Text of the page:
The military officer who replaced Pres. Tolbert, Sergeant Samuel K. Doe, would have been the last man MOJA would have ever thought of as a Presidential material to rule Liberia, for all the reasons that everybody already knows. I once met Pres. Tolbert, as part of a delegation comprising of Dr. Tipoteh, Dr. Sawyer, and Dr. Mary Antoinette Brown Sherman, I was privileged to attend a meeting with President Tolbert in his office in 1978. He had invited us after being told that we, SUSUKUU, were training guerrilla forces in the Putu Forest of Grand Gedeh County to overthrow the government. Instead, we had an agricultural project in Putu. Many years later, everybody now admits that Dr. Tolbert was one the best Presidents of Liberia. But what they do not add is the fact that President Tolbert was also one of the most educated, if not the most educated, President, of Liberia. And the example of Tolbert convincingly proves that to be a successful President of Liberia, one does certainly require a higher and formal education. Higher education gives a leader higher vision for his country and leadership. Op-ed 

President Tolbert legacy still lives with us: demanding a better Liberia

    Alfred P. B. Kiadii Forty-one years ago, a revolutionary event happened which altered the trajectory and texture of Liberian history. April 14, 1979, was the first time the working people and ordinary masses of the people stampeded their way on the center stage of history to change the direction of the country. Even after 41 years, despite political sclerosis in the fatherland, this day remains the summit of the Liberian people’s political rising. It marked the beginning of history from below. Here we see the same crude forms…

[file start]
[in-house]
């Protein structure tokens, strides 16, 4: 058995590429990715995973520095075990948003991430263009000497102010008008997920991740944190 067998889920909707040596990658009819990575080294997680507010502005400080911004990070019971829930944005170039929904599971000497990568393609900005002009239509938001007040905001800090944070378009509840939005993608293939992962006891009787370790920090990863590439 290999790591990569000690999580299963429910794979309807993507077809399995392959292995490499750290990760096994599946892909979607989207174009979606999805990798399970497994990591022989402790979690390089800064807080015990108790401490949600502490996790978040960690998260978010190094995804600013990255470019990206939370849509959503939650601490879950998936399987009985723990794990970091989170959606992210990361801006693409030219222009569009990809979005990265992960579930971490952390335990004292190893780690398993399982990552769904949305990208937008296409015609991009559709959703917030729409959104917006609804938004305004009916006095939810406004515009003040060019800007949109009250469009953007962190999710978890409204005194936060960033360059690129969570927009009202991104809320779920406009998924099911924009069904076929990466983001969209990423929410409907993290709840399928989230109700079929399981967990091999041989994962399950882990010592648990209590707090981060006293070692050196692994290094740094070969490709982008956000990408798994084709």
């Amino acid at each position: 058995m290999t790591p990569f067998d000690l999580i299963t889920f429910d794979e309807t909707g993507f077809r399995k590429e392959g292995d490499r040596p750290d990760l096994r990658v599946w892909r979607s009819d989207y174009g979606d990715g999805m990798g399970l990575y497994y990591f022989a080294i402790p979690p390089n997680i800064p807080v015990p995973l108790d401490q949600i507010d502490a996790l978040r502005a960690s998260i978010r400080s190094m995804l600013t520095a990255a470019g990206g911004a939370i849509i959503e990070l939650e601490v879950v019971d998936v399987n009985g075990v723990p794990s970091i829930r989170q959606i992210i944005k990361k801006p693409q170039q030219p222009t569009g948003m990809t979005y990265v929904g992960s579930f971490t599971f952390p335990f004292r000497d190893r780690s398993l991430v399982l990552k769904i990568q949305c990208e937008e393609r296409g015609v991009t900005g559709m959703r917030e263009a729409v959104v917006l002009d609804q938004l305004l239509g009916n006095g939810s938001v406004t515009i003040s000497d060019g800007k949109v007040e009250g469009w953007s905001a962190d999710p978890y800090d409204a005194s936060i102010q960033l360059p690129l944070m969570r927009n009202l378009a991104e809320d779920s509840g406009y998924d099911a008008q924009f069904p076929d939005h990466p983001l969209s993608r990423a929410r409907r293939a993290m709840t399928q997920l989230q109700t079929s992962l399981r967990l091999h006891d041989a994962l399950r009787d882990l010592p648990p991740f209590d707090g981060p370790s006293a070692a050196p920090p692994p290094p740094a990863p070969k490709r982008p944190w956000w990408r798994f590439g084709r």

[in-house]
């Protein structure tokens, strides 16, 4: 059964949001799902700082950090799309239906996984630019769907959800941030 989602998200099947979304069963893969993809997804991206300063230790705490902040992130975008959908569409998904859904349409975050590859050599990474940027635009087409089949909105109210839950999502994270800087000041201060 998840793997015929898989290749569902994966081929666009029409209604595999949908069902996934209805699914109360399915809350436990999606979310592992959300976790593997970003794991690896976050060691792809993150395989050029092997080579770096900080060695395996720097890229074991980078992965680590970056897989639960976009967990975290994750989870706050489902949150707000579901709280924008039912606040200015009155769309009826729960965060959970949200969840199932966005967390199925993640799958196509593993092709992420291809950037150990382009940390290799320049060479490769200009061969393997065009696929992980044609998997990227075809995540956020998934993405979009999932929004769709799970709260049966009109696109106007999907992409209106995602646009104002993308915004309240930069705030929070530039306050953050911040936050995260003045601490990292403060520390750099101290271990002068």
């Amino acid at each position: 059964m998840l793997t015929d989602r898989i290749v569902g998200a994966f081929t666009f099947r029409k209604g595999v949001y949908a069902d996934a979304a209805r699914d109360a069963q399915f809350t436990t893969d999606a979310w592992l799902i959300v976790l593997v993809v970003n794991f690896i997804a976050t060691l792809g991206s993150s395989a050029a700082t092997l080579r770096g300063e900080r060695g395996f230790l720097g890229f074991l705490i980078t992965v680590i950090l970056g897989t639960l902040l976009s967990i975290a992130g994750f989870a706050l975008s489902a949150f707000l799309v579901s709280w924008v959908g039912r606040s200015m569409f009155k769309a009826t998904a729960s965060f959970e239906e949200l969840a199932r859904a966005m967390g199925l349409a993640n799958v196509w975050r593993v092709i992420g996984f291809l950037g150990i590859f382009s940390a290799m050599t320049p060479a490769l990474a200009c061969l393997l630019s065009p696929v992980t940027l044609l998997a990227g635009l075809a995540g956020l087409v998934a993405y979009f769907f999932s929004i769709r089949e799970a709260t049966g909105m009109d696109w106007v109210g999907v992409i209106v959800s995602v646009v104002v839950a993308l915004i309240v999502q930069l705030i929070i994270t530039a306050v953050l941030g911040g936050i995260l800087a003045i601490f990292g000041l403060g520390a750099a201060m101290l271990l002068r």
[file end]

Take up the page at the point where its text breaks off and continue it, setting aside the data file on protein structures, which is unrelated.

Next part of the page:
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Fellow cpmrades and the progressive class, "We can't be taking pleasure from the poverty-stricken condition and abject misery of our people then we say the struggle must end. We can't be in haste to get rich and pretend that the struggle is coming to an end. On our side, the struggle is just beginning" —Prof. Alaric Tokpa. Tributes 

Sixty-one Years at the Barricades in the People’s Struggle

  —A Tribute to Pan African Progressive Struggle icon and 1979 “Rice and Rights” Riot Hero Prof. Alaric Tokpa!   By: Mustapha N. Kanneh (Ataturk) April 14, 1979 change the course of the Liberian political history forever and produced it villains (those from the oligarchy who arrested, wounded and murdered Liberians for standing up for their rights) and heroes (those who march with our people into history to defeat the system that oppressed them). One of its foremost heroes is Prof. Alaric Tokpa, a fearless and decent Liberian revolutionary icon,…

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